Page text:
Gay house flipper turned homebuilder Joel Greenwald scores with talent to find his way onto HGTV’s ‘Curb Appeal: The Block’


Joel Greenwald, left, with show host John Gidding, takes a quick pause before hitting the Pace family’s renovations in Euless. The team, next page, assesses the situation before beginning on the wheelchair ramp for the family’s youngest son. (Photos courtesy Joel Greenwald)

By Steven Lindsey

You are just as likely to turn on the television these days and see your neighbor as a plaintiff on a TV court show or as a contestant on a reality competition for airbrush-tan technicians as you are to run into him watering petunias in his yard. With so many micro-niche cable networks with hours upon hours of programming to fill, almost anyone can end up on an episode of So You Think You Can “Blank,” America’s Next Top “This or That,” or Extreme Makeover: “Something” Edition.

On-The-Tube-2But when it comes to the world of home and garden television, there is one thing that those doing the making-over possess that can’t be faked: Talent. With a capital T. And local home renovator Joel Greenwald, owner of Grun-Built, recently experienced a brief taste of show business — something he probably didn’t expect in 2003 when he started his building career flipping houses after much of the information technology industry he worked in began being outsourced overseas.

“I went on to build spec homes and was fortunate enough to be selected to do a two-year renovation of the Hilton Garden Inn in Las Colinas by the owner of the hotel whose house I had previously renovated,” Greenwald says. “I now predominantly do renovations, new construction and additions for clients instead of spec homes.”

Greenwald also does some commercial work, so he recently rebranded his company Grun-Built to be more all-encompassing than GP Luxury Homes, the original name of the business.

His work around town and long list of satisfied clients caught the attention of HGTV producers for the Curb Appeal spin-off series Curb Appeal: The Block (hosted by out architect and former fashion model, John Gidding). The show focuses on one neighborhood block, providing small improvements to two houses and a more dramatic overhaul to one home’s exterior, which can include the house itself, landscaping or anything else that may be necessary for either aesthetic or practical reasons.

For the Pace family, there was a singular, major need that went far beyond the cosmetic.

“The project for the show was to build a usable outdoor space for the family in Euless. The husband is a policeman and the wife is a stay-at-home mom who home-schools their children. They were selected for the show because their youngest is a special needs child that cannot walk and is terminally ill,” Greenwald says. “The child is growing and their outdoor space was not handicap-accessible. They wanted a ramp to the front door but to not have it look like it was a wheelchair ramp.”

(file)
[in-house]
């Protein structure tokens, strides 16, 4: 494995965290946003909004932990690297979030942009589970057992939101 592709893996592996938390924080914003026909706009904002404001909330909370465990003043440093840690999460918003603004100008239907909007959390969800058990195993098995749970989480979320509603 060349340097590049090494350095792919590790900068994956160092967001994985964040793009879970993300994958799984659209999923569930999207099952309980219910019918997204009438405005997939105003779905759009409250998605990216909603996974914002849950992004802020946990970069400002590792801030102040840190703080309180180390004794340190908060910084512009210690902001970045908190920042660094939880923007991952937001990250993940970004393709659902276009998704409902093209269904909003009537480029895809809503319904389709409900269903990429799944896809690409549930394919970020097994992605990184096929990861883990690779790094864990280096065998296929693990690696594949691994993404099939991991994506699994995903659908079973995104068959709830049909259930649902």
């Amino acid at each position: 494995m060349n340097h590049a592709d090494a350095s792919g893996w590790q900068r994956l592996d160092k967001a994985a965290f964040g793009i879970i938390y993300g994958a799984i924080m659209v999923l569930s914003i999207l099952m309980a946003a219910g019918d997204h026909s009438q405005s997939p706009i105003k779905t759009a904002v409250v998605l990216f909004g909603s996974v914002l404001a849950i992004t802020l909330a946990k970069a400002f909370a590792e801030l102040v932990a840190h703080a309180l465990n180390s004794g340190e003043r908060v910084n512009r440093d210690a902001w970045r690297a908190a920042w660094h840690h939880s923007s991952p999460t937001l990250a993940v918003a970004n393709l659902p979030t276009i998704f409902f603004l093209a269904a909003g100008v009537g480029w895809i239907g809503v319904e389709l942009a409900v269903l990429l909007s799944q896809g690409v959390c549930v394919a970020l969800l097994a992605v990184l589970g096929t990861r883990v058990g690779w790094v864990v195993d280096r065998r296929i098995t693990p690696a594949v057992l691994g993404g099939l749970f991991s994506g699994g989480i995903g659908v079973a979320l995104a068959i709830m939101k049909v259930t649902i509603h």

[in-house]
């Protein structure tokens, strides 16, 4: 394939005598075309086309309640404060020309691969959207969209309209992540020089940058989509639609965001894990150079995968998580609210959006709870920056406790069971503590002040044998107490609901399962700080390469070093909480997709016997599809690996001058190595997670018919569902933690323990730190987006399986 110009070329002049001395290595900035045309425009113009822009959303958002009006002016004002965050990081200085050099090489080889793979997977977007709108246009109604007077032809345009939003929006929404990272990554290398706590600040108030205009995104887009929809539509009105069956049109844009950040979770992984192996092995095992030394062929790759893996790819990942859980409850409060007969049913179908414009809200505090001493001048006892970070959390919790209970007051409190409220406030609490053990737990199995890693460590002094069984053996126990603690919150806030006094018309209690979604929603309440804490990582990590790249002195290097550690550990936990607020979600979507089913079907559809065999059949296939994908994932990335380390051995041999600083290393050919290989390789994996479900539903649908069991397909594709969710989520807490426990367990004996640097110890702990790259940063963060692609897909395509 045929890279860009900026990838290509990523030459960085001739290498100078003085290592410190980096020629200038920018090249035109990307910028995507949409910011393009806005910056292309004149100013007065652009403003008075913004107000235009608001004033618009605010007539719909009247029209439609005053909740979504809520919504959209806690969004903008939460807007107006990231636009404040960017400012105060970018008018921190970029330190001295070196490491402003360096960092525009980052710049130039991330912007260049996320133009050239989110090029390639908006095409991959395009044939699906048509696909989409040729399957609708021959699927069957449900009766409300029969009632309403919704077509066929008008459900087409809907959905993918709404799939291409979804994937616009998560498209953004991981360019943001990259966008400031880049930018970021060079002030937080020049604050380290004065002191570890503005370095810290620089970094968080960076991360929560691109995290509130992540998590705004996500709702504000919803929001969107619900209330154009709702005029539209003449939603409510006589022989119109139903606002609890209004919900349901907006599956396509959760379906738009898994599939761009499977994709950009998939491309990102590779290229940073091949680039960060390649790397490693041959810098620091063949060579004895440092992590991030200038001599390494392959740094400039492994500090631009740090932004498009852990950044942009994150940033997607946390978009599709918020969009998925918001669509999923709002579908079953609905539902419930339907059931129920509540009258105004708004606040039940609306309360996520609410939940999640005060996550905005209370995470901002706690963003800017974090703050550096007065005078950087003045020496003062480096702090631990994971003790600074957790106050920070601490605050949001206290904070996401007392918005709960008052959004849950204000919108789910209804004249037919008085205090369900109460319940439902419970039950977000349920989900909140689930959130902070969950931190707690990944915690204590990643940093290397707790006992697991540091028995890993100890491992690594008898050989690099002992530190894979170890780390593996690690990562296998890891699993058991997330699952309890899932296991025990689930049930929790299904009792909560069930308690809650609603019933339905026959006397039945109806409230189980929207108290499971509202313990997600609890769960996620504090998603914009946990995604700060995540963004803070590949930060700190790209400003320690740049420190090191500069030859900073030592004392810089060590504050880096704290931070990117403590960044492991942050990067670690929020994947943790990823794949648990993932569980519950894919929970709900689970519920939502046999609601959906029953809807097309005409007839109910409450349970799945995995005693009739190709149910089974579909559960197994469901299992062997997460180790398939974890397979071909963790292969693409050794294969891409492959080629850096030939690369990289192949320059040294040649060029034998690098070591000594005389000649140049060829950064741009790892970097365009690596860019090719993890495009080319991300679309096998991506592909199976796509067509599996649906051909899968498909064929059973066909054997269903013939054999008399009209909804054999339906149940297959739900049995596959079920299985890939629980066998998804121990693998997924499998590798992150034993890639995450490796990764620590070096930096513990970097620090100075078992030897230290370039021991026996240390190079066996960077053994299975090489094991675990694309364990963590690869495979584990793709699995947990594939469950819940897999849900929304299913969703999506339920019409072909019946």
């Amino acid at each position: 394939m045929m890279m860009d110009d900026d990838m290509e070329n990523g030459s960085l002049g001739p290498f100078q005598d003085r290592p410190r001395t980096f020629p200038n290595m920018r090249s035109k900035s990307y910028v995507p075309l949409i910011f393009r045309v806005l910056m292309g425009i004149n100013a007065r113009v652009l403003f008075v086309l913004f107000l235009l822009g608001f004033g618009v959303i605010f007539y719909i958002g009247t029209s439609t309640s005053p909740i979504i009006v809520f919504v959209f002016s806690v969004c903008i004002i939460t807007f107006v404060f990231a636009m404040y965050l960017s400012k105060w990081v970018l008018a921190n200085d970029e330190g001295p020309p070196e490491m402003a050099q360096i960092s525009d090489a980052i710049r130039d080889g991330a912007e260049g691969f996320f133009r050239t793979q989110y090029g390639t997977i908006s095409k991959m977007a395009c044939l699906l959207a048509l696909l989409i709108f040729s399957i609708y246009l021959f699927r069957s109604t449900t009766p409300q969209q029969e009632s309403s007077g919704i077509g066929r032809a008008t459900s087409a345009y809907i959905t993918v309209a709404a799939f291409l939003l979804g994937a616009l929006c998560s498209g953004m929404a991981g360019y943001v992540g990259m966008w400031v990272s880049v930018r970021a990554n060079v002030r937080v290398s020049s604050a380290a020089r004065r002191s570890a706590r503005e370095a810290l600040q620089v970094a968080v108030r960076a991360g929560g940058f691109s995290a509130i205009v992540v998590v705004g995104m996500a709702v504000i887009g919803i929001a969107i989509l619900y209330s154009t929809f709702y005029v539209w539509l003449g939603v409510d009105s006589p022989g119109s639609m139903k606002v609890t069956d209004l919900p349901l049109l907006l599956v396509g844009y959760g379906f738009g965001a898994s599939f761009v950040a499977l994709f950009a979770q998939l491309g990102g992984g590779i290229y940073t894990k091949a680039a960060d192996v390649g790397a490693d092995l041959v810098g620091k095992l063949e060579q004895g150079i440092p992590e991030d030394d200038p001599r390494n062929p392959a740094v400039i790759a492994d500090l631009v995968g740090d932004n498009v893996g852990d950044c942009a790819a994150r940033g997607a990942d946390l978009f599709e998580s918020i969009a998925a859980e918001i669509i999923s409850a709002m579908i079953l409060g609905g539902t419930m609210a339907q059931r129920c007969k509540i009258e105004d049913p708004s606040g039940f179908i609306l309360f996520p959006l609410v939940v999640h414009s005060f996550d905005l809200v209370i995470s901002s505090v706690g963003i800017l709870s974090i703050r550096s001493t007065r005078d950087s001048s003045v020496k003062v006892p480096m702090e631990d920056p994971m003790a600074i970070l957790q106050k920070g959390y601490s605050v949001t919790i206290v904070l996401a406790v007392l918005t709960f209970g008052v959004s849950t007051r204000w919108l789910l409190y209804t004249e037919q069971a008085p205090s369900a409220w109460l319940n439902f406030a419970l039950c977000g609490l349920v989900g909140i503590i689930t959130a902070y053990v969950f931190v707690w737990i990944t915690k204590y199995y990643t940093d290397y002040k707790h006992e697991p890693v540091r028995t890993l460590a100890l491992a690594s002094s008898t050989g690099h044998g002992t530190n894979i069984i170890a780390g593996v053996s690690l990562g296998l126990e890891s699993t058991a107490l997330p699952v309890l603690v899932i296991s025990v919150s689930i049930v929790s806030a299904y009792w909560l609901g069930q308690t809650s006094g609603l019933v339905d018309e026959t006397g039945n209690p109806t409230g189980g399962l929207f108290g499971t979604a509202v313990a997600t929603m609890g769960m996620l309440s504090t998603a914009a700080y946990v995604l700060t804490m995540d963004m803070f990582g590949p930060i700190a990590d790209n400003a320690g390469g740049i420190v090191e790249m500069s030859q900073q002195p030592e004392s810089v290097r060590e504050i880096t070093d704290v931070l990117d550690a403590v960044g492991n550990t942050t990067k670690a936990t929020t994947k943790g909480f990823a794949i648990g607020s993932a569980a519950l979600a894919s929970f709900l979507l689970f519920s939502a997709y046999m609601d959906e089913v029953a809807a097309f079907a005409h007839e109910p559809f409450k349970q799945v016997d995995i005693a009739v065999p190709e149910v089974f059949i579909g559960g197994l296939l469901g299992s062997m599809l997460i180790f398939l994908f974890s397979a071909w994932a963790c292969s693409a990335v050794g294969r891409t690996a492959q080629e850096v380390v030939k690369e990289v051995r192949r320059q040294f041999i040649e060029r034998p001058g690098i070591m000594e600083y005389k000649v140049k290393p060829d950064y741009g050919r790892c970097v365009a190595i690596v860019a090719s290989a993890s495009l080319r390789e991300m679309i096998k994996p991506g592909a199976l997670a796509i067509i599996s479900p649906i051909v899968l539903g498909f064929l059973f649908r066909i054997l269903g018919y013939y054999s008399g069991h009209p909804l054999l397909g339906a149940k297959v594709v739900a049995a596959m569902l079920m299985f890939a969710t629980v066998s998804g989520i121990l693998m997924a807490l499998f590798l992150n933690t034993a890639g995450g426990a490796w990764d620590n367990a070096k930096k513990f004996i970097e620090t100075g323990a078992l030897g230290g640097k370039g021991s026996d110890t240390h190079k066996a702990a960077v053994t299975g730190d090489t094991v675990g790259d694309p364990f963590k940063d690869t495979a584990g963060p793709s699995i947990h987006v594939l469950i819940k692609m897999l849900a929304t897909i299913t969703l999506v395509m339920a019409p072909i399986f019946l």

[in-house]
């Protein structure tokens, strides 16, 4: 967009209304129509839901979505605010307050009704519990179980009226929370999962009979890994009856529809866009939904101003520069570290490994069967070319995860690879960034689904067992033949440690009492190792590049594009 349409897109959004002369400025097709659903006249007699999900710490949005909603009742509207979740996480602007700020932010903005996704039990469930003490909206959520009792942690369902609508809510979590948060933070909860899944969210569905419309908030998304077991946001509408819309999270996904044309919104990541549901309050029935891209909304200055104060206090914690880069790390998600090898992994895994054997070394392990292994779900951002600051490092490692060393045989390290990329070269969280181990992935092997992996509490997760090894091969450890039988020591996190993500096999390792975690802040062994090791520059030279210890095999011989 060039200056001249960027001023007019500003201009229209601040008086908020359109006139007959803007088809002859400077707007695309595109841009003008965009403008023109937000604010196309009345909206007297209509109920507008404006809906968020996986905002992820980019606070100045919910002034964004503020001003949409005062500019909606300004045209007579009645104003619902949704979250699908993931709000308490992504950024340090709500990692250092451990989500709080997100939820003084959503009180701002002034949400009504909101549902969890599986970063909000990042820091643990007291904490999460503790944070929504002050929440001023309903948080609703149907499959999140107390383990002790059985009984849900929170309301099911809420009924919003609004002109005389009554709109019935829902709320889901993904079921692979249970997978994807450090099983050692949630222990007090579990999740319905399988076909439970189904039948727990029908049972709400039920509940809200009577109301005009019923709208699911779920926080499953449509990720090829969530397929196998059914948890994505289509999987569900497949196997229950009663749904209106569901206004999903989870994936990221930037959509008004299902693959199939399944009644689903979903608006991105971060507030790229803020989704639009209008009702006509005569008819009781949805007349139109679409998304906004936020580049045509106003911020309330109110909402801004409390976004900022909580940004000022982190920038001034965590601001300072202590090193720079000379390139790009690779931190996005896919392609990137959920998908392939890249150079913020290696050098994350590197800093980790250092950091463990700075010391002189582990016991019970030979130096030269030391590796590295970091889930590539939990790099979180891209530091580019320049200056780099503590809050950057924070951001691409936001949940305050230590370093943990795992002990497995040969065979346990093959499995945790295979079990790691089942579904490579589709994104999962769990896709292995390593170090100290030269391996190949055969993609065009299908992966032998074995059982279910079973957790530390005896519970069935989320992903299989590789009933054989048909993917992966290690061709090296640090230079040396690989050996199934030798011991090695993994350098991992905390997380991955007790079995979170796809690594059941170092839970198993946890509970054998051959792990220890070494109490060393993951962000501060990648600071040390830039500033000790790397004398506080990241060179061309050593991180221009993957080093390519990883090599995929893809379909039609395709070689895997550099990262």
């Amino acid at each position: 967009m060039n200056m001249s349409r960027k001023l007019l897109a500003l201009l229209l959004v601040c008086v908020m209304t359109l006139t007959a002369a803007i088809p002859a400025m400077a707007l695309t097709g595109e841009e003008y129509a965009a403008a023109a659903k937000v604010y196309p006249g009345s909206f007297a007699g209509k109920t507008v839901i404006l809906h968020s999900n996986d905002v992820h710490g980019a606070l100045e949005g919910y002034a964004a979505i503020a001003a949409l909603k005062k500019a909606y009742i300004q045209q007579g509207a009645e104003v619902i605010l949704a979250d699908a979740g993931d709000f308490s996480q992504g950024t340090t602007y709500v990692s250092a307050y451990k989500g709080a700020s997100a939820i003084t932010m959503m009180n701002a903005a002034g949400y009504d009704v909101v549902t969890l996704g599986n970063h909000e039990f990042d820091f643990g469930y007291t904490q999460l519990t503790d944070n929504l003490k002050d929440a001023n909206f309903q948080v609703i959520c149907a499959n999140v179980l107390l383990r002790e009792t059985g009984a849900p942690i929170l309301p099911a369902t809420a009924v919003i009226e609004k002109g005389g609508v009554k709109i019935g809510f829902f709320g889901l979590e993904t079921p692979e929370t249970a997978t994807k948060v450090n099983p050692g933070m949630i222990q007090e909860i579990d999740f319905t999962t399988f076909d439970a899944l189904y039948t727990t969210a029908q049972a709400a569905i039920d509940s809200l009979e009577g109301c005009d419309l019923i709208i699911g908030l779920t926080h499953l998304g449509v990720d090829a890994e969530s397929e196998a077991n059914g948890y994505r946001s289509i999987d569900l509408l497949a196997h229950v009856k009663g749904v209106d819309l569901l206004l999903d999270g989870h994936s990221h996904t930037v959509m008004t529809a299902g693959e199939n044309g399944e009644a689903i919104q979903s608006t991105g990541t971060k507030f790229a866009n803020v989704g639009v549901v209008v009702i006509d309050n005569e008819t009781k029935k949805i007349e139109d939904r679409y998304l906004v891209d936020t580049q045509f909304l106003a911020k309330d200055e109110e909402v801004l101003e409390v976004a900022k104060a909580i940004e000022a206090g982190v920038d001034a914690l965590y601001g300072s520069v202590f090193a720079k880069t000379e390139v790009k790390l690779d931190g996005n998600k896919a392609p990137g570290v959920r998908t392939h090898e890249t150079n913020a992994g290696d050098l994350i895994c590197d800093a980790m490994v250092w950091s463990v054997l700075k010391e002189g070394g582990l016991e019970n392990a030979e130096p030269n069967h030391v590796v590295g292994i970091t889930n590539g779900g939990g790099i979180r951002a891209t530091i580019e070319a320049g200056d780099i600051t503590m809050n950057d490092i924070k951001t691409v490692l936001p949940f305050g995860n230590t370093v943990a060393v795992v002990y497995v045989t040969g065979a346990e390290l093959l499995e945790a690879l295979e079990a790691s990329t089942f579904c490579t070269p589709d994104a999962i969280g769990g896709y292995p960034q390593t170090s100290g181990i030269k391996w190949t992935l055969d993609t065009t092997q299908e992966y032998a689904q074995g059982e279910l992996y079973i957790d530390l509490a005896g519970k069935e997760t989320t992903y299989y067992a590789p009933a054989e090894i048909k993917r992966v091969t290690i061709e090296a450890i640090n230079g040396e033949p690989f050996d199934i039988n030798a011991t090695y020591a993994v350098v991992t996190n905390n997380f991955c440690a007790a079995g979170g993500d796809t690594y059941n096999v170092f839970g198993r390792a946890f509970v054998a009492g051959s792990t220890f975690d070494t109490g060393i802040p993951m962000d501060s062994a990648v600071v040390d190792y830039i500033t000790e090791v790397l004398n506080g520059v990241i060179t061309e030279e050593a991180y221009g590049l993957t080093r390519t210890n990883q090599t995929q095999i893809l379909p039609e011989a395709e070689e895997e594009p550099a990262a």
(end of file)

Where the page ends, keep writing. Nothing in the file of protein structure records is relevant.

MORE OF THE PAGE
Greenwald and his team built a flagstone space that gradually sloped to the front door without looking like other drastically angled, utilitarian wheelchair ramps. They also built a swing in the front yard so the children can enjoy being outside while their mother doles out the school lessons for the day. The neighborhood kids don’t mind it so much either when they come over to play.


The results of Greenwald’s team’s work included a wheelchair ramp with stylistic appeal and a porch swing.

One of the biggest challenges about being on a reality TV show like Curb Appeal: The Block is the shortened timeline. They had to pull all this off in a mere 10 days. The other would be the drastically low budget. Greenwald’s role on the show was to serve as the general contractor on the project while maintaining the budget, coordinating labor, scheduling and what he calls “a little bit of the nitty-gritty work.” In between all that, he relayed the daily progress to host Gidding. Those conditions easily amp up the pressure, but Greenwald surprised himself as it played out.

“To be truthful, I just blocked it out,” he admits. “I thought I would stress out. I took my architect out with me as a safety blanket. But overall, it was definitely an exhilarating rush for us.”

He wondered how doing such hard work be with a camera crew following his every move, but just the same, Greenwald went through the motions of work and soon found the crew less distracting and ultimately, he got the job done. The result was a $20,000 renovation that not only made the Pace family’s life easier, but enhanced it. Greenwald was equally moved by the entire experience.

“It was a tremendous honor for me to be selected to be on the show.  It was an affirmation on the quality of my work and I was able to make a significant contribution to the quality of life of a family coping with the daily rigors of taking care of a terminally ill child,” he says.
Something, to be sure, that’s appealing on a much greater level.

Visit for the episode’s air date this spring.Greenwald documented his experience day by day on his website at

This article appeared in the Dallas Voice print edition April 20, 2012.